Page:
It was also a very efficient platform to match-up 8 players together and provided a number of game modes (including custom scenario).
From simply joining up with a friend through dialup, players could now jump into the fray and faceoff with up to 7 random strangers (or friends) from the internet without having to wait. There was always someone online to play against and playing Starcraft no longer required tuning one’s agenda with friends’.
This contributed to the then rising phenomenon of playing against or with strangers. This also confronted more players to the “online norm” as far as playing skill was concerned, instead of focusing on small pockets of players that would play locally against one another. In essence, this contributed to strategies emerging at an alarming rate, then shifting what many would refer to as the “metagame” (strategies that tend to be dominant solely because certain strategies are in vogue amongst the large populace).
For example, building a supply depot close by a ramp to limit access was not necessarily considered a “good move” by gameplay mechanics’ standards, but after a lot of players followed the 4, 5 or 6 pool rush tactics, it became an invaluable means of breaking early zerging rushes. Likewise, dark templars are a very circumstancial unit, but they became much more potent against volley of protoss players that would play “4 Gate Goon”. Devoid of the metagame that came along with Battle.net’s existence, all of these are doubtful approaches, but in the context of a globalized gaming hub, players were much more likely to face similar strategies reccurently and devise plans to defeat them rather than optimize their “general” strategy.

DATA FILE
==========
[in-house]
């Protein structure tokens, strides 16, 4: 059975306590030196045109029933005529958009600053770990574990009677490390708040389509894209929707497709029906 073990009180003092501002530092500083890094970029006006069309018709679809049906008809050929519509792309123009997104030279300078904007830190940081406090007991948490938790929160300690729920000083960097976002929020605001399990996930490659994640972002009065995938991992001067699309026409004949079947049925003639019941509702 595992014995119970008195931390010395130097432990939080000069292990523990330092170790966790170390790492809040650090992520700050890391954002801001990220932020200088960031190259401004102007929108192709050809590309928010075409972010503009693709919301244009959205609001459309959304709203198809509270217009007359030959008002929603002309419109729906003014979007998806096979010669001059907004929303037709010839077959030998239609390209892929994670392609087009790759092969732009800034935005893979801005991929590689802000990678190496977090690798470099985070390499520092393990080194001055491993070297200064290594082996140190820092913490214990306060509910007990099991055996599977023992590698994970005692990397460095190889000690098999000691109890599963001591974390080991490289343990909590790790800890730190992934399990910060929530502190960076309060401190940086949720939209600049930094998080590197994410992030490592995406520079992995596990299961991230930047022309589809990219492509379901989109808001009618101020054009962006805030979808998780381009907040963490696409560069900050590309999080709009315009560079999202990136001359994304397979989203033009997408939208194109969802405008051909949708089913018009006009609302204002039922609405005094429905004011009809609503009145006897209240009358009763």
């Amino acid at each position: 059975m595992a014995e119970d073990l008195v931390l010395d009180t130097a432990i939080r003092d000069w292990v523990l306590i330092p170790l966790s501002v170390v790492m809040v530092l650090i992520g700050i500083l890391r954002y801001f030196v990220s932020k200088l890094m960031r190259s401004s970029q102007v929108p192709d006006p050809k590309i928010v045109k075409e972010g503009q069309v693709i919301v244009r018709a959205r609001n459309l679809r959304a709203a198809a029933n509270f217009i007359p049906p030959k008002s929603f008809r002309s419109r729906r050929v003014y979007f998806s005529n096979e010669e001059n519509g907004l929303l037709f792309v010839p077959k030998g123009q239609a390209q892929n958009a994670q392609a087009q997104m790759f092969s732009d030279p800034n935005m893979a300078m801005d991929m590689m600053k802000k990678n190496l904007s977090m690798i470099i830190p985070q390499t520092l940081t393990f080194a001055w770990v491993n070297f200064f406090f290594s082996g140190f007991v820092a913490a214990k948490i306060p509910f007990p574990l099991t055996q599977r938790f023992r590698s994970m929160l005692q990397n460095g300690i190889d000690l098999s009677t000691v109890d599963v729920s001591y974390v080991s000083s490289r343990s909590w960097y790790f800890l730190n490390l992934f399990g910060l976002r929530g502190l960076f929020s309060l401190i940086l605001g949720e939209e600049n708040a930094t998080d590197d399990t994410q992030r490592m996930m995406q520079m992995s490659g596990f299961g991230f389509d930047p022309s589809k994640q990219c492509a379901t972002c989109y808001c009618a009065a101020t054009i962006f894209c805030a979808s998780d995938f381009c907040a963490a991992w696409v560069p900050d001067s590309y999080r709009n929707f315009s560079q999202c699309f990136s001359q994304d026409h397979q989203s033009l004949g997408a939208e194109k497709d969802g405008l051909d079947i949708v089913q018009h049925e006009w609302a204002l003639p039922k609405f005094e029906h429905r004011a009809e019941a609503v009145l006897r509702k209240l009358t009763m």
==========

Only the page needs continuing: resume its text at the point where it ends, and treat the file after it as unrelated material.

Balance & Execution
There’s an undeniable portion of “new” in Stacraft. The unique brand, assymetrical design and tiered logic prove this. But Starcraft shines mostly by its brilliant balance.